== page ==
A couple of years back we found some old Super8 films at my Nans house, buried underneath years of collections and forgotten. The Super8 films were intact and in perfect condition. Hours of video locked away. And she no longer had her projector, that had died years earlier.
So we had all these locked away memories from 40 years ago, with no way of viewing them. We managed to track down a projector on eBay and settled for the Eumig Mark-501. A great little machine. After setting up the projector and getting it running smooth, I setup a video camera to film the projector. Got the room really dark, set the light on the projector to half power (too bright on full) and you get a pretty clear picture! I randomly had to adjust the focus on the lens when different film was spliced together but overall, really happy with them. Currently sifting through them in iMovie and editing them to pop onto DVD for my Nan. Looking forward to the final cut.
It feels strange watching old Super 8 video my Grandad made who died when I was only 2 years old.
I hope my Nan will enjoy seeing some of her memories brought back to life on her fancy new 40″ OLED TV. Look out for my Mum at the end holding onto my cousins coat as he feeds the ducks.
We all love TED videos but this one specifically is one of my favourites. Looking through the data.gov.uk site I rediscovered this talk from 2009 where Tim Berners-Lee revisits 1989, the birth of the WWW. Nice to revisit this one.
In a recent project I noticed something peculiar happening to scrollbars in webkit browsers on the Mac and decided to investigate. Here is a problem and the solution.
I was having an issue where a <div> had it’s overflow set to scroll. It was a twitter feed that we wanted to cut short visually but when we implemented it, we noticed on my machine the scrollbar wasn’t visible while on my colleagues, it was. Same machine, same software, same settings. Note the image on the right, you’d have no idea content had been hidden. OS X briefly flashes a scrollbar on the page but you’re unlikely to see it. Continue reading -webkit-scrollbar on OS X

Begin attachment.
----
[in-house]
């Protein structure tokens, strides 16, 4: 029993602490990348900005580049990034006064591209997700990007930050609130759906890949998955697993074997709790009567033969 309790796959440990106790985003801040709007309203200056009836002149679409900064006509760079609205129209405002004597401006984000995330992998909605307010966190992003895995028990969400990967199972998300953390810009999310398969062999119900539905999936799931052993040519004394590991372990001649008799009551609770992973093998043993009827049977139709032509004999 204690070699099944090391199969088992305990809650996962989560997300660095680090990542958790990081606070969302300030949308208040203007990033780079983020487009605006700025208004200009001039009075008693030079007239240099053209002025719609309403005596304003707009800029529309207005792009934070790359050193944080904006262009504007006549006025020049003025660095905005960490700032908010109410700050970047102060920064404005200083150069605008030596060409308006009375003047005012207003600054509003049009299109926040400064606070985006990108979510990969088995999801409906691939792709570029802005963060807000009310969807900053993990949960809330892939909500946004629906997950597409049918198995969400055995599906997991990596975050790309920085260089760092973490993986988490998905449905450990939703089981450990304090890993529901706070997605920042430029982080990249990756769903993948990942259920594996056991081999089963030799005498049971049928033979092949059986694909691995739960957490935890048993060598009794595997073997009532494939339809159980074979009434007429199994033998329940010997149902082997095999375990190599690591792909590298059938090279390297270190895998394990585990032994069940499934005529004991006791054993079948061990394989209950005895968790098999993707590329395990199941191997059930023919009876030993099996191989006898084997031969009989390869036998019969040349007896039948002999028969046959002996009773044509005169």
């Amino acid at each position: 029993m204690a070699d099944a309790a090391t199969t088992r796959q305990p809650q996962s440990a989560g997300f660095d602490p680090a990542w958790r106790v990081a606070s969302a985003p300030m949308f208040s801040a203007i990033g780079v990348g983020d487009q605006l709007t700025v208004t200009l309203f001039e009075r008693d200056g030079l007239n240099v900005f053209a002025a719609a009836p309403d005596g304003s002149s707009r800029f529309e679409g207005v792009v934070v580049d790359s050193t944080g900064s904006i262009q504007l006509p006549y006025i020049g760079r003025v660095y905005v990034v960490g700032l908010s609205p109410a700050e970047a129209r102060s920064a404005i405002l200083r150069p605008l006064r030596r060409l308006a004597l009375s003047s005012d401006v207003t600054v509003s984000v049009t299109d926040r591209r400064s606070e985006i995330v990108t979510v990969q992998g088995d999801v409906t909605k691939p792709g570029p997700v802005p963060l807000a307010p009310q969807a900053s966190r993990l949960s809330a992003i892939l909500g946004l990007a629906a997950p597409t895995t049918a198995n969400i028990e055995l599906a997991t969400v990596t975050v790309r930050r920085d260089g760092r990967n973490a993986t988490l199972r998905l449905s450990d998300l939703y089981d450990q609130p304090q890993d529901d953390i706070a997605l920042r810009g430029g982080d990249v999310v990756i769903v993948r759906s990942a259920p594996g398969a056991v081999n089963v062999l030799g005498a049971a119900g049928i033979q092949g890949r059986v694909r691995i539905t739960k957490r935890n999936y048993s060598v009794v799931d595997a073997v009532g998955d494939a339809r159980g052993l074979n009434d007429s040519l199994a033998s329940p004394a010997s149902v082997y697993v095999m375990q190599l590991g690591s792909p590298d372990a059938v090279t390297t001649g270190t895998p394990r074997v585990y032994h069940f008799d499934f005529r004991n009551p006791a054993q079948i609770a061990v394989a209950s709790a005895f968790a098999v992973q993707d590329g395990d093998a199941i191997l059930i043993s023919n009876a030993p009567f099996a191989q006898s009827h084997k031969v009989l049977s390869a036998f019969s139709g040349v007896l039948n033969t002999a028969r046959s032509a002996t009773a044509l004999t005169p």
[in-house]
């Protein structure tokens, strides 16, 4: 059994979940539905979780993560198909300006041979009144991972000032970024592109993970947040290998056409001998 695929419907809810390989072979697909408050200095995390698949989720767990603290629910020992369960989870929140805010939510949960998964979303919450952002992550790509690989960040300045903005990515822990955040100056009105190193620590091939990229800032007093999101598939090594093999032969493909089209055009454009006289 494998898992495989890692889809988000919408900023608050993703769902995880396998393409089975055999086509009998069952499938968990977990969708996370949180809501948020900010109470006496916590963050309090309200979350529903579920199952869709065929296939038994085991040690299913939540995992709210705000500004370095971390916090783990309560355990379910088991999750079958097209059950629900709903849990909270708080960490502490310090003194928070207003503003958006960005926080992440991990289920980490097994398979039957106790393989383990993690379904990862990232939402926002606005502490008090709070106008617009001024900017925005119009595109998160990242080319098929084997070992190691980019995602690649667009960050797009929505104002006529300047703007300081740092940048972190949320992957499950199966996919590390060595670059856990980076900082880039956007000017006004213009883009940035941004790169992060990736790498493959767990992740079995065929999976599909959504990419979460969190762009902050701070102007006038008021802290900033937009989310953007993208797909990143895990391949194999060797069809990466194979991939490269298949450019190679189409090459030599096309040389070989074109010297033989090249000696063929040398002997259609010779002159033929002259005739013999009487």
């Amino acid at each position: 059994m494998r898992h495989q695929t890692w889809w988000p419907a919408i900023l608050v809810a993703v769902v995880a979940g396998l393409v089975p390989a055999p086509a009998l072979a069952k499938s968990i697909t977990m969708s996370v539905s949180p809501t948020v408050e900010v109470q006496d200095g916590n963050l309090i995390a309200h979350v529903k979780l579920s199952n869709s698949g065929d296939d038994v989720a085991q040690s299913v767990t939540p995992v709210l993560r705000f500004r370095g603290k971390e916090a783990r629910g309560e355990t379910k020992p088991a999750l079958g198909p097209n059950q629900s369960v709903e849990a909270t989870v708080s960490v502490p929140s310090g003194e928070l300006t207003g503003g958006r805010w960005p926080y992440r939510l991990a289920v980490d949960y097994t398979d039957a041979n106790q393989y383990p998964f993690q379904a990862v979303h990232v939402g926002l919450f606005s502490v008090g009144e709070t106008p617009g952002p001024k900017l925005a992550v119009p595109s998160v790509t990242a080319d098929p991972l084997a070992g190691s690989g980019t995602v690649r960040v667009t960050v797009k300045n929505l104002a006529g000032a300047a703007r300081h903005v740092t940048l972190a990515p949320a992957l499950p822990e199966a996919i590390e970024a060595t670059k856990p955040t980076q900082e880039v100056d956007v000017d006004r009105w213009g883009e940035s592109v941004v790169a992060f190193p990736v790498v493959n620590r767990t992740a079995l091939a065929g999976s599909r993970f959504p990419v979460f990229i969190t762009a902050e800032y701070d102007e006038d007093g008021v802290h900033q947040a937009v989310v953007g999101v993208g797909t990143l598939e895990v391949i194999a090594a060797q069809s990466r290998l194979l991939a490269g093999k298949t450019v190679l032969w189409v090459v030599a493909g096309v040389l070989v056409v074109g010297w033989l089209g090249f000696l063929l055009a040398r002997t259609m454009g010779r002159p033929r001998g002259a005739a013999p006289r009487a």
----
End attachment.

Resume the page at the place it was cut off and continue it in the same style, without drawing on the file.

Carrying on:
Disclaimer: I understand it’s being replaced with Skype, and praise the lord!
A lot of people wonder why I use Mac software/hardware so religiously, and it has nothing to do with following the herd and has everything to do with usability and design. While OSX might not be the pinnacle of usability (finder is horrendous), in my opinion I couldn’t manage with their Microsofts legacy method of design. It’s been something which has annoyed me for years.
This article isn’t about WordPress so much, it’s about me. It seems at work WordPress is a taboo word. It’s greeted with gasps more often than not and I completely understand why. There are loads of alternatives, loads of better pieces of software and it’s riddled with a reputation of being vulnerable to attack. All of these are correct, but I still wanted to write about it to put my position on the software so if anyone confronts me, I don’t have to argue a case of why I think it’s both great, and terrible at the same time. Continue reading I used to be like WordPress
I recently launched the main website for Moonsync and it’s gone down extremely well. Moonsync is a project me and a colleague Ian Kelly have been doing in our spare time. It started off as a general idea Ian came up with which has now developed into a full scale platform for Android devices.
Think iCloud for Android, but better. Dear Apple:
One of the main gripes I have with iCloud, being an iPhone/Mac/iPad user is its fragmentation of services. The photo galleries I’ve created on my phone using the app, can’t be viewed easily online.
Why aren’t they on iCloud.com?!
Why can’t I share photos and galleries easily from my iPhone?
Why does iOS6 copy that functionality of iPhoto for iOS?